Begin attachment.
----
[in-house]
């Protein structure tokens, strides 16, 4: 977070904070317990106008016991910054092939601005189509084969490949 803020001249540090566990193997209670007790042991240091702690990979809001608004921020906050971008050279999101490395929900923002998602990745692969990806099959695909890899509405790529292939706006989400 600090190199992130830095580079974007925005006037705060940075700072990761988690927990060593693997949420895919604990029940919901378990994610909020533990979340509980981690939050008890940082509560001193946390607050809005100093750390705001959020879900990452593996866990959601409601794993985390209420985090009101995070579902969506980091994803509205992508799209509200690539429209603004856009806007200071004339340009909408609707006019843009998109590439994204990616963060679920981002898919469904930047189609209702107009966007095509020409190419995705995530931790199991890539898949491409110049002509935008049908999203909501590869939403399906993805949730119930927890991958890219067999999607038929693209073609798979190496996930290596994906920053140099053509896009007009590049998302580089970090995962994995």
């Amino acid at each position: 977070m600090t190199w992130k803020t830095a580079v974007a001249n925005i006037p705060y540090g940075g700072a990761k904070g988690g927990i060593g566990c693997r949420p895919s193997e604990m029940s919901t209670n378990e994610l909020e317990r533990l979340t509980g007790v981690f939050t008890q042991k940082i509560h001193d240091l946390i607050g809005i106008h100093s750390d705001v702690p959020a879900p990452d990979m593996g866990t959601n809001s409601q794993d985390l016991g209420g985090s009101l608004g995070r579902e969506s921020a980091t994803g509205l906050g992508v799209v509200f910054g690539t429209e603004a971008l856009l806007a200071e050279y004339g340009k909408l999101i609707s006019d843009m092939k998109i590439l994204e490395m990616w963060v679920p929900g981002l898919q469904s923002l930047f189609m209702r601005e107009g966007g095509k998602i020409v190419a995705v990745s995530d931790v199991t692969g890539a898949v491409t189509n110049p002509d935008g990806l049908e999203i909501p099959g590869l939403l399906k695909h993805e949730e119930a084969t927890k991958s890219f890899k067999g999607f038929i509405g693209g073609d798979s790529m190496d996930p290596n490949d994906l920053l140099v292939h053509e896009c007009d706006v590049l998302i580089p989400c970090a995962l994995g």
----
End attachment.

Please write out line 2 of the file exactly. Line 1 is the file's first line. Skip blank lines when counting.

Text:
């Protein structure tokens, strides 16, 4: 977070904070317990106008016991910054092939601005189509084969490949 803020001249540090566990193997209670007790042991240091702690990979809001608004921020906050971008050279999101490395929900923002998602990745692969990806099959695909890899509405790529292939706006989400 600090190199992130830095580079974007925005006037705060940075700072990761988690927990060593693997949420895919604990029940919901378990994610909020533990979340509980981690939050008890940082509560001193946390607050809005100093750390705001959020879900990452593996866990959601409601794993985390209420985090009101995070579902969506980091994803509205992508799209509200690539429209603004856009806007200071004339340009909408609707006019843009998109590439994204990616963060679920981002898919469904930047189609209702107009966007095509020409190419995705995530931790199991890539898949491409110049002509935008049908999203909501590869939403399906993805949730119930927890991958890219067999999607038929693209073609798979190496996930290596994906920053140099053509896009007009590049998302580089970090995962994995």